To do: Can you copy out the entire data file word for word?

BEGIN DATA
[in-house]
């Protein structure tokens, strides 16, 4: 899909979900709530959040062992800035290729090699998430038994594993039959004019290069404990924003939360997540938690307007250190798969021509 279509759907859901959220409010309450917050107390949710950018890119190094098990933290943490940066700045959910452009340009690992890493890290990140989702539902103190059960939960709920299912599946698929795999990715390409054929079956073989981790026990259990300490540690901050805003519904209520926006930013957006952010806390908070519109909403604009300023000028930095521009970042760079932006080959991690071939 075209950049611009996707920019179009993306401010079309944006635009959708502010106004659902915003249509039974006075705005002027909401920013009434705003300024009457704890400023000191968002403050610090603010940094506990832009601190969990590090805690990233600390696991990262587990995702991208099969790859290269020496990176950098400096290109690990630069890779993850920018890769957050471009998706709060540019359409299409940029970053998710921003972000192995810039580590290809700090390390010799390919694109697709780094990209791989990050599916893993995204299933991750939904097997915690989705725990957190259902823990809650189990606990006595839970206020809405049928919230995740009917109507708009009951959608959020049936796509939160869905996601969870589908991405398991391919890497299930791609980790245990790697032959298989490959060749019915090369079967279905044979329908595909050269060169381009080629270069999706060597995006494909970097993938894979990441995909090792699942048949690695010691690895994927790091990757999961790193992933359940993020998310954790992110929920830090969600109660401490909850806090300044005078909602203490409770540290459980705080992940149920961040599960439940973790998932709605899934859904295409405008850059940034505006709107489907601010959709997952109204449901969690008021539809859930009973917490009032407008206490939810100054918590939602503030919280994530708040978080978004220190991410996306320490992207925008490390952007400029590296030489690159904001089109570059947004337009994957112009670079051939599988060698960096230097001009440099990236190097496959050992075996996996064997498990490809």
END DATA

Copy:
[in-house]
């Protein structure tokens, strides 16, 4: 899909979900709530959040062992800035290729090699998430038994594993039959004019290069404990924003939360997540938690307007250190798969021509 279509759907859901959220409010309450917050107390949710950018890119190094098990933290943490940066700045959910452009340009690992890493890290990140989702539902103190059960939960709920299912599946698929795999990715390409054929079956073989981790026990259990300490540690901050805003519904209520926006930013957006952010806390908070519109909403604009300023000028930095521009970042760079932006080959991690071939 075209950049611009996707920019179009993306401010079309944006635009959708502010106004659902915003249509039974006075705005002027909401920013009434705003300024009457704890400023000191968002403050610090603010940094506990832009601190969990590090805690990233600390696991990262587990995702991208099969790859290269020496990176950098400096290109690990630069890779993850920018890769957050471009998706709060540019359409299409940029970053998710921003972000192995810039580590290809700090390390010799390919694109697709780094990209791989990050599916893993995204299933991750939904097997915690989705725990957190259902823990809650189990606990006595839970206020809405049928919230995740009917109507708009009951959608959020049936796509939160869905996601969870589908991405398991391919890497299930791609980790245990790697032959298989490959060749019915090369079967279905044979329908595909050269060169381009080629270069999706060597995006494909970097993938894979990441995909090792699942048949690695010691690895994927790091990757999961790193992933359940993020998310954790992110929920830090969600109660401490909850806090300044005078909602203490409770540290459980705080992940149920961040599960439940973790998932709605899934859904295409405008850059940034505006709107489907601010959709997952109204449901969690008021539809859930009973917490009032407008206490939810100054918590939602503030919280994530708040978080978004220190991410996306320490992207925008490390952007400029590296030489690159904001089109570059947004337009994957112009670079051939599988060698960096230097001009440099990236190097496959050992075996996996064997498990490809």